News story

UK to host global conference to crack down on wildlife crime

Ministers, non-governmental organisations (NGOs) and affected countries work together to stamp out wildlife crime at the 2018 Illegal Wildlife Trade Conference.

placeholder

Ministers have today (30 October 2017) officially launched the London 2018 Illegal Wildlife Trade Conference, with less than a year to go before the global conference begins.

Foreign Office, Defra and DFID ministers brought together NGOs, academics and key countries affected by the illegal wildlife trade (IWT) to call on them to work with the UK to help stamp out this crime. It is now the fourth most lucrative transnational crime in the world after drugs, weapons and human trafficking.

Building a strong, global consensus on tackling IWT is a priority for the government as this crime, which is destroying entire populations of endangered species and causing misery for local communities, can only truly be addressed through international collaboration.

From previous conferences in London in 2014 through to Kasane in 2015 and Hanoi in 2016, the UK has shown the leadership and ability to secure the political commitment needed to bring an end to IWT.

Foreign Secretary Boris Johnson said:

The illegal trade in wildlife is a serious organised crime and an utter abomination which has no place in the twenty-first century.

The criminals who run this trade do more than damage wildlife – they use the same networks of corrupt officials and agencies to commit further crimes, such as drug smuggling and people trafficking, along with financial crimes by laundering their illicit money.

Only by building global consensus and working together will we be able to stop wildlife crime in its tracks, and I am determined that the UK will continue to drive forward this agenda. I am proud to say that London will once again host the next global IWT conference next year.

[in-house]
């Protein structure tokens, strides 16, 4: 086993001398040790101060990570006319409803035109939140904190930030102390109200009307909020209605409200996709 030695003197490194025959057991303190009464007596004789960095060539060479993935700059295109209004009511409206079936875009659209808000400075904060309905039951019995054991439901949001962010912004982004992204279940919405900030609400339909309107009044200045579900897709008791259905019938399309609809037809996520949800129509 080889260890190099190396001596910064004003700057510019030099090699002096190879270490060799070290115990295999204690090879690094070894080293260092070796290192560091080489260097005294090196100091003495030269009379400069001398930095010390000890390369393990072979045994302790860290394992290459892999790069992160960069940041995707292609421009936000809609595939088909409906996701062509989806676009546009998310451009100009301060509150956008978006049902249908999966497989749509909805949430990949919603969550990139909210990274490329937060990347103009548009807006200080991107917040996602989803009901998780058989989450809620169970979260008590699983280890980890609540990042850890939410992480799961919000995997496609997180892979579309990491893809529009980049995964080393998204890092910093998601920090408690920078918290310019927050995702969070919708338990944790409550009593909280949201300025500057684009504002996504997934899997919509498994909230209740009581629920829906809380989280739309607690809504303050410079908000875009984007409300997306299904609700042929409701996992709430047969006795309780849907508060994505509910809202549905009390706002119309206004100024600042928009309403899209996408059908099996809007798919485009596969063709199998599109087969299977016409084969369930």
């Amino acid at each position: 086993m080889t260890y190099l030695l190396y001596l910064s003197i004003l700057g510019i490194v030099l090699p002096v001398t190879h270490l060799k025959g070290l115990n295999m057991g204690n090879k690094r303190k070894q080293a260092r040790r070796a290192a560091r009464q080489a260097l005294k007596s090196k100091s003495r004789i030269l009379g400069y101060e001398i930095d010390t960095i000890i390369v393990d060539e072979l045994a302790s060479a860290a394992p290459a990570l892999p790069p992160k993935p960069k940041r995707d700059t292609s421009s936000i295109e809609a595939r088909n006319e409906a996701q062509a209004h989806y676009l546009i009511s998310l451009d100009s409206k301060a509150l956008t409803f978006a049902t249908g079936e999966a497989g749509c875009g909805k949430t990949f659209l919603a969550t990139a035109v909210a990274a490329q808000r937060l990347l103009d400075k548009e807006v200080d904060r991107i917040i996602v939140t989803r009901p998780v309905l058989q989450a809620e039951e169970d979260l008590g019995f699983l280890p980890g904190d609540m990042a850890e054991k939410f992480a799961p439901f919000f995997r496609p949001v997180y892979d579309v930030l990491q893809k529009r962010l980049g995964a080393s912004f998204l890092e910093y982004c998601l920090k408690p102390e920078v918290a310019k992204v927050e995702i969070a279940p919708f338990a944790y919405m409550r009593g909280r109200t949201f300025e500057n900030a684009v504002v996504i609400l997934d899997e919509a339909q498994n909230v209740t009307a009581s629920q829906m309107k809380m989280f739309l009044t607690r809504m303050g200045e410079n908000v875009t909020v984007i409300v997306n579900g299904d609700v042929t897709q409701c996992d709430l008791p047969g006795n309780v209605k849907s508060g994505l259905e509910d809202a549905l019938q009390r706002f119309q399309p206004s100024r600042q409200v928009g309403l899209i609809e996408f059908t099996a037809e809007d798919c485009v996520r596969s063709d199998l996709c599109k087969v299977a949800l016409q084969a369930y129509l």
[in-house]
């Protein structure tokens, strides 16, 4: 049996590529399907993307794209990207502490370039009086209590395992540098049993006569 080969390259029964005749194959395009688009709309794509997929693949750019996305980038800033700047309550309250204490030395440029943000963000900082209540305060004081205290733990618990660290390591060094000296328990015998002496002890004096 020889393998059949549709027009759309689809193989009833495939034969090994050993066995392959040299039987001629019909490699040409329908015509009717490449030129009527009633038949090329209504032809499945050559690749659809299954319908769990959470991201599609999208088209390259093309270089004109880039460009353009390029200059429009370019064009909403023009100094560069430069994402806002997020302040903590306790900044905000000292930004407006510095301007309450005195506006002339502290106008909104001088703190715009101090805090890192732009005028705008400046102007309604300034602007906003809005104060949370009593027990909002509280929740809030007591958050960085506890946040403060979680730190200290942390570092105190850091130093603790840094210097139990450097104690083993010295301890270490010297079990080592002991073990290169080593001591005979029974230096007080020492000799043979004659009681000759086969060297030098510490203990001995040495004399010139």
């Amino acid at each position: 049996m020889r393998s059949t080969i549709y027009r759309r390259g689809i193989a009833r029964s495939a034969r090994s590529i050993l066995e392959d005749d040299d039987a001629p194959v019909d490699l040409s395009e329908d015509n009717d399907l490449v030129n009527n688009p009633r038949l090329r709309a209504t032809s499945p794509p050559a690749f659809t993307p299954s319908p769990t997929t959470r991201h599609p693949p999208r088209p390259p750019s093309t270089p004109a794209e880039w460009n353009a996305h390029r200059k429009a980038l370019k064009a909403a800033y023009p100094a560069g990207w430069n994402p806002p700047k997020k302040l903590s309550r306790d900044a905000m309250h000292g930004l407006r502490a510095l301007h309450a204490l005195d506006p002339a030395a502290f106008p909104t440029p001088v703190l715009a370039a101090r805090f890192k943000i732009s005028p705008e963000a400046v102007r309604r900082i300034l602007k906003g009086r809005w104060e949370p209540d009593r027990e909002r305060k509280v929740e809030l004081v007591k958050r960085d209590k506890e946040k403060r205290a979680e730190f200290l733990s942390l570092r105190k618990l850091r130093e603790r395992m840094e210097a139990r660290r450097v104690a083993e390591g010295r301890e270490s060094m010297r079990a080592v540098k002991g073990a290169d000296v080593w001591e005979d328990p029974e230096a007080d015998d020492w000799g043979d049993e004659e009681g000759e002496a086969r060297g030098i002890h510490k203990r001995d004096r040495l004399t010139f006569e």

Watch the Foreign Secretary discuss the corruption and criminality at the heart of the illegal wildlife trade

Foreign Secretary discusses the corruption and criminality at the heart of the illegal wildlife trade

Earlier this month the government announced new plans to ban ivory sales in the UK.

Environment Minister Thérèse Coffey said:

The international community shares a common aim to end merciless poaching and criminal trading – but now is the time to step up decisive action.

Building on the success of past summits to protect critically endangered species, the London conference marks a collective intent to work together, share learnings and forge new partnerships to disrupt the criminality that is destroying flora and fauna on an unprecedented scale.

The UK government has committed £26 million between 2012 and 2020 to fund practical action around the world to help fight the illegal wildlife trade. This includes, to date, 47 projects funded through the Illegal Wildlife Trade Challenge Fund.

The UK will host the fourth consecutive conference on IWT on 10 to 11 October 2018.

Published 30 October 2017